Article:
The original Rocky debuted in 1976, winning three Academy Awards and making Sylvester Stallone a bona fide star. There have been several incarnations in nearly 40 years, some good and some forgettable, but the greatest character to come out of the Rocky franchise, outside of Mr. Balboa, is Apollo Creed. Inspired by Muhammad Ali, Apollo (played by Carl Weathers Jr.) was Rocky's toughest opponent who eventually became his friend. Apollo Creed dies in the ring in 1985's Rocky IV.
Creed kicks off decades later, when Apollo's secret son Adonis, played by Michael B. Jordan, discovers he inherited the gift of fighting and begs to be trained by a retired Balboa. The former fighter eventually agrees and, if you've seen any other of the Rocky films, you can predict what happens next.
Directed by Ryan Coogler, Creed is the director's first film since 2013's Fruitvale Station. The two films have zero similarities, showing his range as a filmmaker. Creed is no masterpiece, but it's not meant to be and many forget the beating the Rocky franchise has taken by critics for nearly four decades. But Stallone clearly trusted Coogler with his cinematic first born and the Oakland native did the job for his audience. The director has an interesting and eclectic career ahead.
The 28-year-old Michael B. Jordan as Adonis Creed is no Stallone at 28. His performance is solid but Jordan struggles with the emotional depth that made the Italian Stallion and Apollo shine. Apollo Creed owned an over the top bravado, but Adonis, Apollo's son, lacks the fire (side note: noticeably absent is a Carl Weathers cameo; yes, the character is dead but we needed some representation of the original!). His biggest struggle is being perceived as a rich kid who only made it to the ring because of his father's name (Phylicia Rashad plays his adoptive mother and the widow of Apollo).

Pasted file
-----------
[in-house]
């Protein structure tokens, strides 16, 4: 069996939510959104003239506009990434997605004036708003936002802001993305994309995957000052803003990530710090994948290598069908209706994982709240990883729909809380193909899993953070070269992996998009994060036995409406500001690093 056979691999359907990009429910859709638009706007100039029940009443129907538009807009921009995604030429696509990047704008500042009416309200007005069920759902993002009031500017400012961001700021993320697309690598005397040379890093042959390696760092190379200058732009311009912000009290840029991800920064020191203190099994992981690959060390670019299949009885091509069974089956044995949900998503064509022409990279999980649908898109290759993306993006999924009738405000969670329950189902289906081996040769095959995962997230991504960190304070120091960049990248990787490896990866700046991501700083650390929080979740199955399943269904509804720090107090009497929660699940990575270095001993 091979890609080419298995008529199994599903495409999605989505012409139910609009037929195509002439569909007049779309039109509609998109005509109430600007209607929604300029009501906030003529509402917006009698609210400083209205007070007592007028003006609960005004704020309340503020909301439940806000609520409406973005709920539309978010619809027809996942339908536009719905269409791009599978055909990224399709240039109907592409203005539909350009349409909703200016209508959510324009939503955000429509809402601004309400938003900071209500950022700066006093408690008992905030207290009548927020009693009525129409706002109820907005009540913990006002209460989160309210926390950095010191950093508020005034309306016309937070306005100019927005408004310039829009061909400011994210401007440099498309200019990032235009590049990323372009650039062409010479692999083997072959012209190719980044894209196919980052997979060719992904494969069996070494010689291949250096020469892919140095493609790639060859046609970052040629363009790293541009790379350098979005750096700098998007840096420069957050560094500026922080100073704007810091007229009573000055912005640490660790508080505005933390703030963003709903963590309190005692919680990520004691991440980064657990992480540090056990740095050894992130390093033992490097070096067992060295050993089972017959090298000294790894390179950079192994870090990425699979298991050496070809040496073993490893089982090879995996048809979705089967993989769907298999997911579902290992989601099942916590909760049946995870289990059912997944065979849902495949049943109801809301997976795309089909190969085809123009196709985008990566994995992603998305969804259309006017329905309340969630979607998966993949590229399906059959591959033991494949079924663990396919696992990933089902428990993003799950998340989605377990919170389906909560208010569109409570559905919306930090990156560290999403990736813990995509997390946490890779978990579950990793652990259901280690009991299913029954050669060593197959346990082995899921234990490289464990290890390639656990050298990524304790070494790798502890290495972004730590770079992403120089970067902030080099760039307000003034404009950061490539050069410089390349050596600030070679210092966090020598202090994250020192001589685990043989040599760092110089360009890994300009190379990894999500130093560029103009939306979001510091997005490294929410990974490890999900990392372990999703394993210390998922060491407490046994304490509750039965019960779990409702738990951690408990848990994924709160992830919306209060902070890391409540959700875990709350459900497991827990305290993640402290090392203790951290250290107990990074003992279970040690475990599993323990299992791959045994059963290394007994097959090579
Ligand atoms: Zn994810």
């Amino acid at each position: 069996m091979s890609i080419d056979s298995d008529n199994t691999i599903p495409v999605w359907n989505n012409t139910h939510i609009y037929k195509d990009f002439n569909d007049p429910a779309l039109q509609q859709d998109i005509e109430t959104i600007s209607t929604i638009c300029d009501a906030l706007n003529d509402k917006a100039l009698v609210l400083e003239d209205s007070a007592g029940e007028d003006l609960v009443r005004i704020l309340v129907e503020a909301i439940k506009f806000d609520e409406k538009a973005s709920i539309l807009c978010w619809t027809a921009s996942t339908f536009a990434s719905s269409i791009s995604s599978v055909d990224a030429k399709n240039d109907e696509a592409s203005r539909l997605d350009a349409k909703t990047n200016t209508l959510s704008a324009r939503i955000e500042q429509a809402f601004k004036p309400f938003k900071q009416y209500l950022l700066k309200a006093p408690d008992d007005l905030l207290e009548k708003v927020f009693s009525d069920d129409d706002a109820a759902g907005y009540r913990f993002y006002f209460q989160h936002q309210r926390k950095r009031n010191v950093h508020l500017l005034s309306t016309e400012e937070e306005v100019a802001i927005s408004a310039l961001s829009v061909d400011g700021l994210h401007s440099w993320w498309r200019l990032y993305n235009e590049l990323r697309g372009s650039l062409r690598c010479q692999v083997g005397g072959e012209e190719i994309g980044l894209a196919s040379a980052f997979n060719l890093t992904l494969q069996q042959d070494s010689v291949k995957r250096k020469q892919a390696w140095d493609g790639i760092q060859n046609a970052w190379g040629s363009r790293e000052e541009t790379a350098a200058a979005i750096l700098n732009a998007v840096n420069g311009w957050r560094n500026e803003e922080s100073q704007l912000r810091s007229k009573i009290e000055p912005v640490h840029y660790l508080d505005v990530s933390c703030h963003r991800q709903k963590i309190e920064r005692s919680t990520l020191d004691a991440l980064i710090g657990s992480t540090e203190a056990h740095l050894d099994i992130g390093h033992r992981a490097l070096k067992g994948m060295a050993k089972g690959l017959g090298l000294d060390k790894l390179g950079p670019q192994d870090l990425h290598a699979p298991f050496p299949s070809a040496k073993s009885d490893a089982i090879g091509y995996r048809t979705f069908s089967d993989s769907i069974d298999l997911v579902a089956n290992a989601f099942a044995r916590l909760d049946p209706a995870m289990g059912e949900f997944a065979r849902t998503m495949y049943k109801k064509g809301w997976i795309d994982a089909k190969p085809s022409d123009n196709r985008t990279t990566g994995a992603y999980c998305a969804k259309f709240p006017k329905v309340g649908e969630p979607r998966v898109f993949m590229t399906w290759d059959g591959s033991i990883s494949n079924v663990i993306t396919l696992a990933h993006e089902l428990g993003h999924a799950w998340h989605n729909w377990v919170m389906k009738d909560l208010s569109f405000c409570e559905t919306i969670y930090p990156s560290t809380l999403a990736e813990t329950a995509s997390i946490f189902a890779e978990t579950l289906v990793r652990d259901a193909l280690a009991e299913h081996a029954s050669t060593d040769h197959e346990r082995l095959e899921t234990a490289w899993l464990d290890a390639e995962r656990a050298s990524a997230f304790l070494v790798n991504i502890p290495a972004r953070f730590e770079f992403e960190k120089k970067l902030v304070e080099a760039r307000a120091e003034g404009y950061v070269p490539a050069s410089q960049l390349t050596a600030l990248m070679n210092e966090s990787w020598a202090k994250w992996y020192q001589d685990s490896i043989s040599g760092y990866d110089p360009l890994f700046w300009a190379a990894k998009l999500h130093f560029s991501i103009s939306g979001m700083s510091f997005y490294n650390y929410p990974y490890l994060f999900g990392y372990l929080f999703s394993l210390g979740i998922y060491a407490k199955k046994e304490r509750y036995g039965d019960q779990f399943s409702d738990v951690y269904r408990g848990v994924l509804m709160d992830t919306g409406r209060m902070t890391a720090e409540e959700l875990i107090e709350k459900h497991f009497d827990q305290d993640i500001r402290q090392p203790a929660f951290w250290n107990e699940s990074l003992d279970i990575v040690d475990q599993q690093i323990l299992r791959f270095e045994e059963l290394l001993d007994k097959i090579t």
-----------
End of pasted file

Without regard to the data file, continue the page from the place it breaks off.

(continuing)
Also, there is a random subplot in which Adonis attempts to love a singer-songwriter with a hearing issue, played by Tessa Thompson, who was channeling vintage Lisa Bonet in every scene. But the most awkward moment was an attempt to create a memorable training scene like Rocky running up the steps of the Philadelphia Art Museum. Adonis follows a group of bikers as he runs through Philly's blocks, ending up at Rocky's window with cheers. The scene never lands.
Although the film is about Apollo Creed's son, Adonis, Stallone steals every scene, giving the film its heart. The 69-year-old has been chopped up for years for his acting skills, but he sustained an epic movie career for longer than many people who will see Creed have been alive. Furthermore, it's fascinating to see Stallone hand over his franchise to a Black director and Black lead, especially in an era where films are consistently whitewashed, there are complaints about "too much" diversity and movie studios still refuse to accept the buying power of African-American audiences. Overall, Creed is a good addition to Stallone's legacy.
Creed is in theaters now. Watch MBJ get Punk'd by his own BFF below:
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(Photo: Warner Bros.)